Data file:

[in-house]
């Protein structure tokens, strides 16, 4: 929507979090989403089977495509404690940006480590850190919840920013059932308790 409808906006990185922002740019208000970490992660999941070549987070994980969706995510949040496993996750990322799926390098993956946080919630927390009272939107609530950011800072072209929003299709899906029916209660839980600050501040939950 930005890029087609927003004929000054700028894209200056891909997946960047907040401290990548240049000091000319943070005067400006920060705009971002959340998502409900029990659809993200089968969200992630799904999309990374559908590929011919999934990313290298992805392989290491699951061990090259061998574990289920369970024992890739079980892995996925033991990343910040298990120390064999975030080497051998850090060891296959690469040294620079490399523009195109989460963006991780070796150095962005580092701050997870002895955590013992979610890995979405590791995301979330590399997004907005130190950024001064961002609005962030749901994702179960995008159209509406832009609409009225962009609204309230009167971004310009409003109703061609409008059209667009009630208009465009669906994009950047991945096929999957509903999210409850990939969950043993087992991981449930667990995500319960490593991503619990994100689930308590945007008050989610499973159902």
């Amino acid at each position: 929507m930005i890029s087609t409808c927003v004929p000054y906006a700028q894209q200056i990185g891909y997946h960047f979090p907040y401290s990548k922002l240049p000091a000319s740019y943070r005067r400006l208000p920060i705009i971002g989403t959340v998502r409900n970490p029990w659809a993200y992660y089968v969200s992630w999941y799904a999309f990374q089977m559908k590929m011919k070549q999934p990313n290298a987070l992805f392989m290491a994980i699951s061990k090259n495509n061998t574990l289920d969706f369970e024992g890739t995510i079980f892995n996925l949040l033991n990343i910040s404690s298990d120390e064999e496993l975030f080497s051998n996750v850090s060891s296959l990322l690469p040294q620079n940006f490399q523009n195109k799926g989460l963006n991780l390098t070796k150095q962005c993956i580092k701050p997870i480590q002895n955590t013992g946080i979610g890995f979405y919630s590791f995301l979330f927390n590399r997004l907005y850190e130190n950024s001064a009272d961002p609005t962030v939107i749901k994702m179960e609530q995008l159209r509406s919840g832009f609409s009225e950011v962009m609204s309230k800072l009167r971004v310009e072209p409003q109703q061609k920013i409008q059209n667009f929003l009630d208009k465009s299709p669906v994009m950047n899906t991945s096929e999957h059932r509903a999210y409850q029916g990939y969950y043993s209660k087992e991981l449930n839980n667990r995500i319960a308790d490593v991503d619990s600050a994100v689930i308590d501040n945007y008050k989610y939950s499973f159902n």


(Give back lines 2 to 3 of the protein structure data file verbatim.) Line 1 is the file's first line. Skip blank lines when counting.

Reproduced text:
């Protein structure tokens, strides 16, 4: 929507979090989403089977495509404690940006480590850190919840920013059932308790 409808906006990185922002740019208000970490992660999941070549987070994980969706995510949040496993996750990322799926390098993956946080919630927390009272939107609530950011800072072209929003299709899906029916209660839980600050501040939950 930005890029087609927003004929000054700028894209200056891909997946960047907040401290990548240049000091000319943070005067400006920060705009971002959340998502409900029990659809993200089968969200992630799904999309990374559908590929011919999934990313290298992805392989290491699951061990090259061998574990289920369970024992890739079980892995996925033991990343910040298990120390064999975030080497051998850090060891296959690469040294620079490399523009195109989460963006991780070796150095962005580092701050997870002895955590013992979610890995979405590791995301979330590399997004907005130190950024001064961002609005962030749901994702179960995008159209509406832009609409009225962009609204309230009167971004310009409003109703061609409008059209667009009630208009465009669906994009950047991945096929999957509903999210409850990939969950043993087992991981449930667990995500319960490593991503619990994100689930308590945007008050989610499973159902």
């Amino acid at each position: 929507m930005i890029s087609t409808c927003v004929p000054y906006a700028q894209q200056i990185g891909y997946h960047f979090p907040y401290s990548k922002l240049p000091a000319s740019y943070r005067r400006l208000p920060i705009i971002g989403t959340v998502r409900n970490p029990w659809a993200y992660y089968v969200s992630w999941y799904a999309f990374q089977m559908k590929m011919k070549q999934p990313n290298a987070l992805f392989m290491a994980i699951s061990k090259n495509n061998t574990l289920d969706f369970e024992g890739t995510i079980f892995n996925l949040l033991n990343i910040s404690s298990d120390e064999e496993l975030f080497s051998n996750v850090s060891s296959l990322l690469p040294q620079n940006f490399q523009n195109k799926g989460l963006n991780l390098t070796k150095q962005c993956i580092k701050p997870i480590q002895n955590t013992g946080i979610g890995f979405y919630s590791f995301l979330f927390n590399r997004l907005y850190e130190n950024s001064a009272d961002p609005t962030v939107i749901k994702m179960e609530q995008l159209r509406s919840g832009f609409s009225e950011v962009m609204s309230k800072l009167r971004v310009e072209p409003q109703q061609k920013i409008q059209n667009f929003l009630d208009k465009s299709p669906v994009m950047n899906t991945s096929e999957h059932r509903a999210y409850q029916g990939y969950y043993s209660k087992e991981l449930n839980n667990r995500i319960a308790d490593v991503d619990s600050a994100v689930i308590d501040n945007y008050k989610y939950s499973f159902n």